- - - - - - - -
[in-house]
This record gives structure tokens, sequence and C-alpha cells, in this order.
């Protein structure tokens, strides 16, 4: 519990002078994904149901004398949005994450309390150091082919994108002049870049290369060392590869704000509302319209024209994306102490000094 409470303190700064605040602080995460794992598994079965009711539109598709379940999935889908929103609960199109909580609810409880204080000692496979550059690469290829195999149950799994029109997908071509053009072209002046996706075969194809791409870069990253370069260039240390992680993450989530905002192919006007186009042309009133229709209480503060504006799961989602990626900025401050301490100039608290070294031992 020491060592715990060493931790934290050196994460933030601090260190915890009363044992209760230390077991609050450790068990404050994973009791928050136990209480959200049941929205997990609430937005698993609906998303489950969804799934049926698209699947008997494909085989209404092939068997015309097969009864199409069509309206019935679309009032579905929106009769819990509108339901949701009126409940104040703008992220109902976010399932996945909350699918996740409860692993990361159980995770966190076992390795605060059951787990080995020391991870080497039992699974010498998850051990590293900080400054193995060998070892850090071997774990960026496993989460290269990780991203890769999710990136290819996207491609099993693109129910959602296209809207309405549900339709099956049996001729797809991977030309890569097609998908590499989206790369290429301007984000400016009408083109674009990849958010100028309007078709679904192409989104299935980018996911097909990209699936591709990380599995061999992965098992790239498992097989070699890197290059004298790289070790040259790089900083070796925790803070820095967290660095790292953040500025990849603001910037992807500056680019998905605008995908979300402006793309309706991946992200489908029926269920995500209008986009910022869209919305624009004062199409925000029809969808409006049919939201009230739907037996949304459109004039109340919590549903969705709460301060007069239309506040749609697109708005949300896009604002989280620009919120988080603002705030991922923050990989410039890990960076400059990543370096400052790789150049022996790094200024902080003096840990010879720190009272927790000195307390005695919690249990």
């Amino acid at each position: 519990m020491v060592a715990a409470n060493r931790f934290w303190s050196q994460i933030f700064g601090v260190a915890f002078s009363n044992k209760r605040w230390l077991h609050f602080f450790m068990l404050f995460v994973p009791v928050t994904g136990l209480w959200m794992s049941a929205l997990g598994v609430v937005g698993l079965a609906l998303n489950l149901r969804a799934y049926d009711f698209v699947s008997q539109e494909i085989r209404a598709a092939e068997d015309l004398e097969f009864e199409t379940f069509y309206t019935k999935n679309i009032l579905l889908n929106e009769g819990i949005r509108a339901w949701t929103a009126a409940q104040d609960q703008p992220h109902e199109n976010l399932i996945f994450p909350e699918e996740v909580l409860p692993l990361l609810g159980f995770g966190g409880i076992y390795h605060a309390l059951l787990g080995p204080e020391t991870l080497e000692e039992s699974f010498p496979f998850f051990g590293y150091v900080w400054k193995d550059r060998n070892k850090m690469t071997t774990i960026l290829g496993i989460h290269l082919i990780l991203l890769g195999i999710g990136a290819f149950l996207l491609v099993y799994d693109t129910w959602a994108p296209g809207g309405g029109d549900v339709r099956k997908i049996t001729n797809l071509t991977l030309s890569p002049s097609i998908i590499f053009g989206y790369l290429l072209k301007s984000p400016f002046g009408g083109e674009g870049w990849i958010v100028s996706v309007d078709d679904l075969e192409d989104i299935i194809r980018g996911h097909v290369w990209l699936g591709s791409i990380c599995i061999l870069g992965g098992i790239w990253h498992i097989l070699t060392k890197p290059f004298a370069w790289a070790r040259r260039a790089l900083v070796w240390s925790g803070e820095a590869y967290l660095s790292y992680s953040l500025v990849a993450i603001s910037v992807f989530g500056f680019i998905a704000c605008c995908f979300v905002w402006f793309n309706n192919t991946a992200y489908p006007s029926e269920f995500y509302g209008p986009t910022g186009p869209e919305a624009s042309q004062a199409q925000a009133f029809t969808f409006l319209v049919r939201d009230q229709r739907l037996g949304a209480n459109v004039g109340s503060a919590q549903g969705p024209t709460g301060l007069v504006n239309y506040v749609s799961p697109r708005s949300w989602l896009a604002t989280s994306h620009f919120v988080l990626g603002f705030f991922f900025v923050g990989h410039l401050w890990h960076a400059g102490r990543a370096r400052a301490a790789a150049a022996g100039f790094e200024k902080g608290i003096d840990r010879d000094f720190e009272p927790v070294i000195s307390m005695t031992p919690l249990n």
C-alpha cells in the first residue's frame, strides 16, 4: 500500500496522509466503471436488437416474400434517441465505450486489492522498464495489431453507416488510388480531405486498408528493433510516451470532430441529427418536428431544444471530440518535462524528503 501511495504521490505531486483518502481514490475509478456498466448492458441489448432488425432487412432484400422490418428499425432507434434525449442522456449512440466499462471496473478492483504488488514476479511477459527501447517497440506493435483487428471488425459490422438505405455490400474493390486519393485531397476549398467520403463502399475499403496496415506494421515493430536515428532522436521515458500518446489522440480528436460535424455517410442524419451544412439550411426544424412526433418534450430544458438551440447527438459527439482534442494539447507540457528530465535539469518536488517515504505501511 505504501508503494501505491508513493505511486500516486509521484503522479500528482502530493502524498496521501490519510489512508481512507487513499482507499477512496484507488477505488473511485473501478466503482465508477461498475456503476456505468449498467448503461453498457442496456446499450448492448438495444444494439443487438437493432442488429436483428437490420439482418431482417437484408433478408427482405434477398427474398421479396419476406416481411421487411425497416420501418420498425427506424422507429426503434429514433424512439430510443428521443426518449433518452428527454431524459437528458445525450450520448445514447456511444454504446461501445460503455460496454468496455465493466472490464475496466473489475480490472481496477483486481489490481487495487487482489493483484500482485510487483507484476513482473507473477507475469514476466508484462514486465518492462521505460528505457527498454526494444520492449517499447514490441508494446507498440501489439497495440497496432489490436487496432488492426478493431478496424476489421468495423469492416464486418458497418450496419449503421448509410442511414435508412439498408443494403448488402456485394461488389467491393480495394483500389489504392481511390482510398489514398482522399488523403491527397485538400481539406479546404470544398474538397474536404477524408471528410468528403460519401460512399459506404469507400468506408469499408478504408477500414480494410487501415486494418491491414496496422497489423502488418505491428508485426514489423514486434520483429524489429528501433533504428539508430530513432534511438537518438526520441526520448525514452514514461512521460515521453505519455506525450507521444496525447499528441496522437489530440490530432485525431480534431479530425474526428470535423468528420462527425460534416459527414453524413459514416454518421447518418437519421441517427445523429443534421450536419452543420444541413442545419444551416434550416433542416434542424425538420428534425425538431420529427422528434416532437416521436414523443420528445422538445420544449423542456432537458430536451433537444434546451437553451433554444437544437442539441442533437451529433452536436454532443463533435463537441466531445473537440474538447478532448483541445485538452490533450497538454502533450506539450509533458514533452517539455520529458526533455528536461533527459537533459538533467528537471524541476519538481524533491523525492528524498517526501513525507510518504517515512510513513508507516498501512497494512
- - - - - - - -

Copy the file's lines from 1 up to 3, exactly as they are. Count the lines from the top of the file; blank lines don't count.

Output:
[in-house]
This record gives structure tokens, sequence and C-alpha cells, in this order.
């Protein structure tokens, strides 16, 4: 519990002078994904149901004398949005994450309390150091082919994108002049870049290369060392590869704000509302319209024209994306102490000094 409470303190700064605040602080995460794992598994079965009711539109598709379940999935889908929103609960199109909580609810409880204080000692496979550059690469290829195999149950799994029109997908071509053009072209002046996706075969194809791409870069990253370069260039240390992680993450989530905002192919006007186009042309009133229709209480503060504006799961989602990626900025401050301490100039608290070294031992 020491060592715990060493931790934290050196994460933030601090260190915890009363044992209760230390077991609050450790068990404050994973009791928050136990209480959200049941929205997990609430937005698993609906998303489950969804799934049926698209699947008997494909085989209404092939068997015309097969009864199409069509309206019935679309009032579905929106009769819990509108339901949701009126409940104040703008992220109902976010399932996945909350699918996740409860692993990361159980995770966190076992390795605060059951787990080995020391991870080497039992699974010498998850051990590293900080400054193995060998070892850090071997774990960026496993989460290269990780991203890769999710990136290819996207491609099993693109129910959602296209809207309405549900339709099956049996001729797809991977030309890569097609998908590499989206790369290429301007984000400016009408083109674009990849958010100028309007078709679904192409989104299935980018996911097909990209699936591709990380599995061999992965098992790239498992097989070699890197290059004298790289070790040259790089900083070796925790803070820095967290660095790292953040500025990849603001910037992807500056680019998905605008995908979300402006793309309706991946992200489908029926269920995500209008986009910022869209919305624009004062199409925000029809969808409006049919939201009230739907037996949304459109004039109340919590549903969705709460301060007069239309506040749609697109708005949300896009604002989280620009919120988080603002705030991922923050990989410039890990960076400059990543370096400052790789150049022996790094200024902080003096840990010879720190009272927790000195307390005695919690249990």